Living "out of the box"
I have been living in a “box” for the past 47 years.
I realize that is a pretty bizarre statement, so let me explain. When I say “box,” I mean the feelings that the space represented in the offices I have worked in over the past almost half century. I have been lucky that my skills have allowed me to work in an administrative capacity in some fairly good jobs during those years. In addition, those jobs have provided lots of good things for me. However, the downside was working traditional 9-5 jobs in an artificial atmosphere under fluorescent lights, often without even a window. Depending on the time of the year I would go into the "box" when the sun was barely up. Often I'd leave once the sun had started to set. It is true that “you do what you have to do until you don’t have to do it anymore,” and that, my readers, is the beginning of my new story. Being here in Georgia as a Peace Corps Volunteer, I can finally say that I am out of the “box!”
My days as a Peace Corps Volunteer have freed me in ways that I could hardly have anticipated when I arrived in country. I am working in a somewhat different atmosphere–as an educator, my schedule is not strictly 9-5. I am in a classroom, not an office, and that in itself makes such a difference. There are some days that my classes don’t start until 10:20 a.m. and sometimes my day ends at 12:30 p.m. I have other days that start much earlier and end much later, but the variety has allowed me to experience living in a totally different, non-9 to 5 way. My work continues; for example, I still have lots of schoolwork to do in preparation for classes, I have language classes, emails to write, and all the normal details that are required for living (as well as adjusting to another culture and my host family). However, I now live with an appreciation of what surrounds me instead of marching to a schedule that at times was frantic and crushing, not to mention confining.
I ask myself if the change I see in myself is a result of living in Georgia or the culmination of many aspects of my life changing at once. I think that life here in Georgia is more difficult and, as a result, I take things much slower. I walk more slowly on the rougher roads and paths, I pay more attention to what I am doing. I am not on auto-pilot, and I allow myself time to absorb everything happening around me. I now see the sun up in the sky rather than just when it is barely over the horizon.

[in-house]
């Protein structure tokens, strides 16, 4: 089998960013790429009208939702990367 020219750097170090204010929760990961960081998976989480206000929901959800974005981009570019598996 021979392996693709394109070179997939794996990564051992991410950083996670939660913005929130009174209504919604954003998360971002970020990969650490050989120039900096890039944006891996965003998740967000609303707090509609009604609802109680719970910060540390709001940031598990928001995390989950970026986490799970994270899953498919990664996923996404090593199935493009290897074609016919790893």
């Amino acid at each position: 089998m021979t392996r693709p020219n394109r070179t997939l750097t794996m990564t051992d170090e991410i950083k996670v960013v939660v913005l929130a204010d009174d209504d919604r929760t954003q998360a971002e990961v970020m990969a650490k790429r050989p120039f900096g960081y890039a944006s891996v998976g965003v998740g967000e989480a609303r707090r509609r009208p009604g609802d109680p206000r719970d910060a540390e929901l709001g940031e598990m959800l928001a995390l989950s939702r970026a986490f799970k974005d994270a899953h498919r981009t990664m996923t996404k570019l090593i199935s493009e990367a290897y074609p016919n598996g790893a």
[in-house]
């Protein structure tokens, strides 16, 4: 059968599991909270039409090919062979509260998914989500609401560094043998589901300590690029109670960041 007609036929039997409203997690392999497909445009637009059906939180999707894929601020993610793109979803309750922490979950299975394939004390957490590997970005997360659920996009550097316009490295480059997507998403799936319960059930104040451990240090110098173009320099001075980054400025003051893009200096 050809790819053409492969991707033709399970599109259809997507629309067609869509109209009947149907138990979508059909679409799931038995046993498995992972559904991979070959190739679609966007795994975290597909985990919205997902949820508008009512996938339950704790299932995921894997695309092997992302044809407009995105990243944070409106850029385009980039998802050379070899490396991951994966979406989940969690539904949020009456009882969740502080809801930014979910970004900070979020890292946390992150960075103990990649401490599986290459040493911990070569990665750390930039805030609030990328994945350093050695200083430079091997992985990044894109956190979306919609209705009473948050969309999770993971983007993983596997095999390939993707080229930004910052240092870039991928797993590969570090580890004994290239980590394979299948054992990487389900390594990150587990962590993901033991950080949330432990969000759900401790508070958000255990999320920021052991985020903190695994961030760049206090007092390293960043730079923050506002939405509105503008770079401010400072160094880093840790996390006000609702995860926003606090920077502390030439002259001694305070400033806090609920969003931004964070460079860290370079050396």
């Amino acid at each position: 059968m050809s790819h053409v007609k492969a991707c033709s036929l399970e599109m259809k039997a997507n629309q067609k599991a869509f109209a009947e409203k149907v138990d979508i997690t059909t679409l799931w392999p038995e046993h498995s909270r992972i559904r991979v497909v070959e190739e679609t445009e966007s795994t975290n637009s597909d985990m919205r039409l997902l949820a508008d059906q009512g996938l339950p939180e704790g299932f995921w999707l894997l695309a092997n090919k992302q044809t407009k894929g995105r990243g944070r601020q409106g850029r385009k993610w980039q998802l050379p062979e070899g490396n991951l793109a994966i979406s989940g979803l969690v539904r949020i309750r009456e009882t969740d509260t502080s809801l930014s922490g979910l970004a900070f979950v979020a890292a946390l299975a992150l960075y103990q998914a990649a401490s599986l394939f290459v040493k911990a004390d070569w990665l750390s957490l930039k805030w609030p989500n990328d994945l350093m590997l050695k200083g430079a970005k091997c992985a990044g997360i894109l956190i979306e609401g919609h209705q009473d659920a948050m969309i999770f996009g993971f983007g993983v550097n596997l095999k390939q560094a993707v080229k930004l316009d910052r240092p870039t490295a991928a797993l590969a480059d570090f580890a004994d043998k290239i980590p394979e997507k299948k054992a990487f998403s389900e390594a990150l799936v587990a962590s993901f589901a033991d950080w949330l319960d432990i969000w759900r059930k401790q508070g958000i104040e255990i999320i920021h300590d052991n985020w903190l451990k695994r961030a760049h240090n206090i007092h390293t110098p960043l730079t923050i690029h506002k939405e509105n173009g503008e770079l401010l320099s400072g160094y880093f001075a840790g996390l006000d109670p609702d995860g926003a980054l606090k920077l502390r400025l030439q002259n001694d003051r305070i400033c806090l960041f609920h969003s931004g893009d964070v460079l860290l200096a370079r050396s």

My Georgian grandmother and I sit on the porch and watch the sun and clouds move across the sky. I often stand in the rain and feel the water wash over me. On the mountain where I live now there is nature all around me, and I can actually tell from day to day how much fuller a tree or a plant is, or how many more grape leaves there are on the vines. I walk and listen to the water rushing down from the mountain as the snows melt, and I try to block out the cacophony of car engine noises on the road so I can, instead, hear the birds. I sit along the road and watch people riding donkeys or horses and, when I walk, I make sure I step over whatever little gift the animals may have left on the road. I can listen to horses pull an entire tree down the road and know I will soon hear the chainsaw cutting it up for firewood. The noises and the things I see are all connected to the community in which I live.
At my home on the mountain I can sit on the porch and watch the breeze glide over the plants and flowers; I can feel the breeze glide over me. I used to be afraid of bees, but now I just observe them going from flower to flower. On the road near my home there is very little traffic so, at first, the quiet and stillness were a little unnerving for me, a city girl. But now I don’t miss hearing police and ambulance sirens, car horns, car alarms, helicopters or airplanes—noises associated with a metropolitan city. Here, sounds like that are an interruption and not at all welcomed.
In my life before coming here, I had many experiences with nature, but they were isolated and fleeting. There was always something to take me out the moment. After a whole year here, I finally really understand that my daily living has changed and, as a result, I know to appreciate having nothing to do other than be present in the moment and take in what is happening around me. I don’t have to remind myself as often to just enjoy it all.
My time here on the mountain is short. I am told that the second year of service goes really fast. I know I will miss this place when I leave. But in the meantime I plan to soak up every minute of the 13 months I still have left.